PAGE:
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Cotton yields good despite tough growing conditions

While it’s definitely not a bumper crop,
Louisiana cotton yields are higher than expected. Wet growing conditions at the beginning of
the season slowed the crop, but better conditions towards the end helped give the crop a needed
boost, especially in north Louisiana. Surprising to me this year, I
guess from a positive standpoint. As you move up the state and leave the central
part of the state and go up north, yields are a little bit better and more consistent. Yields in the central part of the
state suffered from wet conditions throughout much of the growing season. The crop struggled from the beginning and
never caught up. Wet, waterlogged conditions. Cloudy weather, especially when we were in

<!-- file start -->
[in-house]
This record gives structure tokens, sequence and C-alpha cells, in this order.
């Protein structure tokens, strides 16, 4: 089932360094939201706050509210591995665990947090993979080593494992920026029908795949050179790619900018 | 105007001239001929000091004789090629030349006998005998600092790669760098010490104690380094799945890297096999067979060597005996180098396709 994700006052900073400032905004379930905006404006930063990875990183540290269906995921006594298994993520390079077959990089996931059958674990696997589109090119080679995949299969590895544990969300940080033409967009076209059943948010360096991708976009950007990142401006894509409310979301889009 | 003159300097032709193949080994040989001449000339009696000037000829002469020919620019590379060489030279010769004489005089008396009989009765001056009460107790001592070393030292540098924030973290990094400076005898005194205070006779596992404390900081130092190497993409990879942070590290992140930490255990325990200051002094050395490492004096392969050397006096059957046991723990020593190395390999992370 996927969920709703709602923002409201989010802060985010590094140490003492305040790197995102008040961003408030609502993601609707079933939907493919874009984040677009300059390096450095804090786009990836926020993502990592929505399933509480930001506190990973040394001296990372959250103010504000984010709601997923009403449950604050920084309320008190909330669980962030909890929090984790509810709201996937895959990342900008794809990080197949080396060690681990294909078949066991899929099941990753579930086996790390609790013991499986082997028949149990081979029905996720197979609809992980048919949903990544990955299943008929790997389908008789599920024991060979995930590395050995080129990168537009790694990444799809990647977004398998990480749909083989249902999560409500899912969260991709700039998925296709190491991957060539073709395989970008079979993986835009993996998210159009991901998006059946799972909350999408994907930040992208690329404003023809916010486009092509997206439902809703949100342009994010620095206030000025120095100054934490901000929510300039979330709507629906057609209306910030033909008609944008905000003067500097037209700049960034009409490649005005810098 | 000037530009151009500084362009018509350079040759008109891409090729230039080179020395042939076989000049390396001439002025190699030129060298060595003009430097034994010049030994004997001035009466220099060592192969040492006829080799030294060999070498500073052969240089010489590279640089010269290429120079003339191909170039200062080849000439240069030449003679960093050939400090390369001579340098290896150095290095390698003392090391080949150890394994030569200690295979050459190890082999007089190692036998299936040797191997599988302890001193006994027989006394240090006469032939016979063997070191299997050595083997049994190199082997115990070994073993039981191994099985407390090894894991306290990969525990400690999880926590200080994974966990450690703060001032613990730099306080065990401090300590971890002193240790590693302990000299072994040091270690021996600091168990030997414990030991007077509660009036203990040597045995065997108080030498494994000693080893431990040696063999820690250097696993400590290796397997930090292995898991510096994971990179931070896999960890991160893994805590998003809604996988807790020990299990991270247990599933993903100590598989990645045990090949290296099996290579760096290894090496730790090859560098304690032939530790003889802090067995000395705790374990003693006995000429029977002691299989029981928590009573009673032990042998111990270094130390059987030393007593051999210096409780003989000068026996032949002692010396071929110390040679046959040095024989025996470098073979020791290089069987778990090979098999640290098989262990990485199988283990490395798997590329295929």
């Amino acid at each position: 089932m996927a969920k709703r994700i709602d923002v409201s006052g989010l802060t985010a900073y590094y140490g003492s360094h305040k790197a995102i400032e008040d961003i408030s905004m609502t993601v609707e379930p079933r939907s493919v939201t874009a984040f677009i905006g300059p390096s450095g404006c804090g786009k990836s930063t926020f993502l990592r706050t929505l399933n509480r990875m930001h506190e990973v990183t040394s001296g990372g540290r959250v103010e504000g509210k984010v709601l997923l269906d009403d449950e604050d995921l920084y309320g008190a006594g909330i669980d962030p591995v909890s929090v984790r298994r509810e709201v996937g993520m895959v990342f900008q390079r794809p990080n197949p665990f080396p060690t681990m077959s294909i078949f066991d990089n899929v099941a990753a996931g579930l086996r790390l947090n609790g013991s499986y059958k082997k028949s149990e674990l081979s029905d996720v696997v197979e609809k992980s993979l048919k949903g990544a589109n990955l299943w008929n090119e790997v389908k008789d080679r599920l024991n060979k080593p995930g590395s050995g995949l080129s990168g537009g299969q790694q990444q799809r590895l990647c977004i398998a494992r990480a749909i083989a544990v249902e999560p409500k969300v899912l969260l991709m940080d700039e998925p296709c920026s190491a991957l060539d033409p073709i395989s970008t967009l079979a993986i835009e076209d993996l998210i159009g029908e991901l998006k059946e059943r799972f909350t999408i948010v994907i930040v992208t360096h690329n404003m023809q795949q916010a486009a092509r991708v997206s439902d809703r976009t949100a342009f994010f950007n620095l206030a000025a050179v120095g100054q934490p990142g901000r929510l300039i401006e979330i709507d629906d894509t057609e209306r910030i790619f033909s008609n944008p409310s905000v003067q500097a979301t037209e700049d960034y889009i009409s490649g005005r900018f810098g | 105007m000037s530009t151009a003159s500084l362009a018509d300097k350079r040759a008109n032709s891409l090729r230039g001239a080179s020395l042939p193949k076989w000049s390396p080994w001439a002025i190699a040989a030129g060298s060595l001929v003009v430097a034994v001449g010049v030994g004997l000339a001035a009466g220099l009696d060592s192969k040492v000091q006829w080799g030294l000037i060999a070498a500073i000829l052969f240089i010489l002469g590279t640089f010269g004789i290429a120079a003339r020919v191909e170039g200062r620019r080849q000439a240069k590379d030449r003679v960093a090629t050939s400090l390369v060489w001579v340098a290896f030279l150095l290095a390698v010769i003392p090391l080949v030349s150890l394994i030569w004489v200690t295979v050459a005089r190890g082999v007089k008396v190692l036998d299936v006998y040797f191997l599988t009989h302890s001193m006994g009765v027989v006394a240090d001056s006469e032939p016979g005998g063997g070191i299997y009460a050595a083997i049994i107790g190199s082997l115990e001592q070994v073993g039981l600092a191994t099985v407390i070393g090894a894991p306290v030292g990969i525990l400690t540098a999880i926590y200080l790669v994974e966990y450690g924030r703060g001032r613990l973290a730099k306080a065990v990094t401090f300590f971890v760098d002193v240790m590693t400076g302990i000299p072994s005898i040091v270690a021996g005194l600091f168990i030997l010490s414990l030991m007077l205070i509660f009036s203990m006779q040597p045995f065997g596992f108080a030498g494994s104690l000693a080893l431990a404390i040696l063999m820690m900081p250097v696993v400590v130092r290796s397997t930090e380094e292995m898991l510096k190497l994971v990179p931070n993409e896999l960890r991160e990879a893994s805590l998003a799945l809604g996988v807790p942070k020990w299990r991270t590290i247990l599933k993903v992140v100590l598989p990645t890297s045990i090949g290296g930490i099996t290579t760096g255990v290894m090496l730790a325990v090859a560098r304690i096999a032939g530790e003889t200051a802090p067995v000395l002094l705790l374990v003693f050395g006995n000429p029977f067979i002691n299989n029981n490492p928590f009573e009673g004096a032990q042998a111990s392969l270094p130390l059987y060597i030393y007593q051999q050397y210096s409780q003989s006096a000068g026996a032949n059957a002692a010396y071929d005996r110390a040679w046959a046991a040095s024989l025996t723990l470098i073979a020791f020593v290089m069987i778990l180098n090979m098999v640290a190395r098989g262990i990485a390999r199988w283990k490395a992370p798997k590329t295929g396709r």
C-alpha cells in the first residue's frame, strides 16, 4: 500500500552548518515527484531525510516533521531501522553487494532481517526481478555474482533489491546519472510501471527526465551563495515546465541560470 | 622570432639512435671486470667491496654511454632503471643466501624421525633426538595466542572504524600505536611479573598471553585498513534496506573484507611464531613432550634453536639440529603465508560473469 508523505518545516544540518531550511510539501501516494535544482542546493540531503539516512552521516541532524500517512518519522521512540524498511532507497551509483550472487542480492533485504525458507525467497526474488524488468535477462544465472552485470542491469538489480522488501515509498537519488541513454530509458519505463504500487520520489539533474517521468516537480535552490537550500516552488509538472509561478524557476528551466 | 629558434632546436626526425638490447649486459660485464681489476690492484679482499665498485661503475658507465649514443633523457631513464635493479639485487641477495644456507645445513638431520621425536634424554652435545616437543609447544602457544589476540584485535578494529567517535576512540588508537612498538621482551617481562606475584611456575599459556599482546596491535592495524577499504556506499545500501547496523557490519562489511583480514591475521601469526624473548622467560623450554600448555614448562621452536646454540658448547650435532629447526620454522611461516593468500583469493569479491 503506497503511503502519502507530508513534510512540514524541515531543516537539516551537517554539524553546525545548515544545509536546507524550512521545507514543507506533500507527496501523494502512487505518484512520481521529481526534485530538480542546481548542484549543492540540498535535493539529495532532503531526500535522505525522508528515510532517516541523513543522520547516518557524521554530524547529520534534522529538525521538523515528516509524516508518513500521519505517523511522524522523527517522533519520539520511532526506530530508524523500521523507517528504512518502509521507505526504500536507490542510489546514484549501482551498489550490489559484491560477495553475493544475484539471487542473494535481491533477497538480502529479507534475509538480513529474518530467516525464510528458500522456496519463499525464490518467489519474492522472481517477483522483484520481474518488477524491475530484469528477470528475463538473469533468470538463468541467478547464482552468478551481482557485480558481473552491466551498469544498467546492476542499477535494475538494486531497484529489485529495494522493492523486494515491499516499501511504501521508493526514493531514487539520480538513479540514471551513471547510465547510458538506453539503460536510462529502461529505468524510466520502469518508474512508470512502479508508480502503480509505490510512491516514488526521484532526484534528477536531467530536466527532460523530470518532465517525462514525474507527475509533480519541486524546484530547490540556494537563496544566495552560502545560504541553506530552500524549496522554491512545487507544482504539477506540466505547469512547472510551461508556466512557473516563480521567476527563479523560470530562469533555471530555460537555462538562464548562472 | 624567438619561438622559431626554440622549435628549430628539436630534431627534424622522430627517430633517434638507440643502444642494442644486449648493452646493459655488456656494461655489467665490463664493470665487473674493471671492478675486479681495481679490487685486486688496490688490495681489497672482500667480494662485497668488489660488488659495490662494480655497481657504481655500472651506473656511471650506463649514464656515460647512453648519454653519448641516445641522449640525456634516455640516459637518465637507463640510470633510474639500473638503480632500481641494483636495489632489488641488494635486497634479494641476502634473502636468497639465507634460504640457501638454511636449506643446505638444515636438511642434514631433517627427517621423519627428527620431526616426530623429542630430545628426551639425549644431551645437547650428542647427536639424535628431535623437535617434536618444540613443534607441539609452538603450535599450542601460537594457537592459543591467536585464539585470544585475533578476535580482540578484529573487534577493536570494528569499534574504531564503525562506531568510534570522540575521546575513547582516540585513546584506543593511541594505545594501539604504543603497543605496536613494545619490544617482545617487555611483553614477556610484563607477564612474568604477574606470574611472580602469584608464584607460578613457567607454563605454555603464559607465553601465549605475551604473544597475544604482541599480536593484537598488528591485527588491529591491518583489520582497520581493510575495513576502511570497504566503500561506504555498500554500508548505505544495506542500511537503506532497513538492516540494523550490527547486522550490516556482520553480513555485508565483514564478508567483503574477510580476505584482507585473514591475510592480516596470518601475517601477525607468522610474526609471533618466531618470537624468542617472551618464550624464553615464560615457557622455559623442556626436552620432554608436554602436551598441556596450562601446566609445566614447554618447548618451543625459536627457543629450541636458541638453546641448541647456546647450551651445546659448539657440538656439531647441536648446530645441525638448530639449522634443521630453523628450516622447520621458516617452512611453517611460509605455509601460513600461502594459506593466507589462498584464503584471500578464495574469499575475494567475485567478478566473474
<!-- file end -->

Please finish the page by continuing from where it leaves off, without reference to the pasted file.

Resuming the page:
the squaring stage. We lost a lot of fruiting sites at that time. That had a big impact on what we had on the
bottom part of the plant. Louisiana saw a significant increase
in acreage this year, and it appeared that cotton was on its way back. But the high input costs associated with cotton
and depressed prices are likely to see cotton acres decrease next year. As we kind of look and start to make
plans for next year, I don’t think we will see quite that much. No. 1 is the price situation. We just cannot gain any momentum in getting
that price of cotton up. One bright spot this year is the
quality of cotton is good, which adds a few more pennies per pound to farmer’s bottom
line. So far what we’ve seen, you know,
that’s helped increase the price that the producer receives as well. That’s another positive. Not only getting the crop out but getting
a little bit of a bump on the fiber quality as well. Fromme believes farmers need to
produce nearly 3 bales of cotton per acre in order to be profitable, and that is difficult
simply because of unpredictable weather. With the LSU AgCenter, this is Craig Gautreaux

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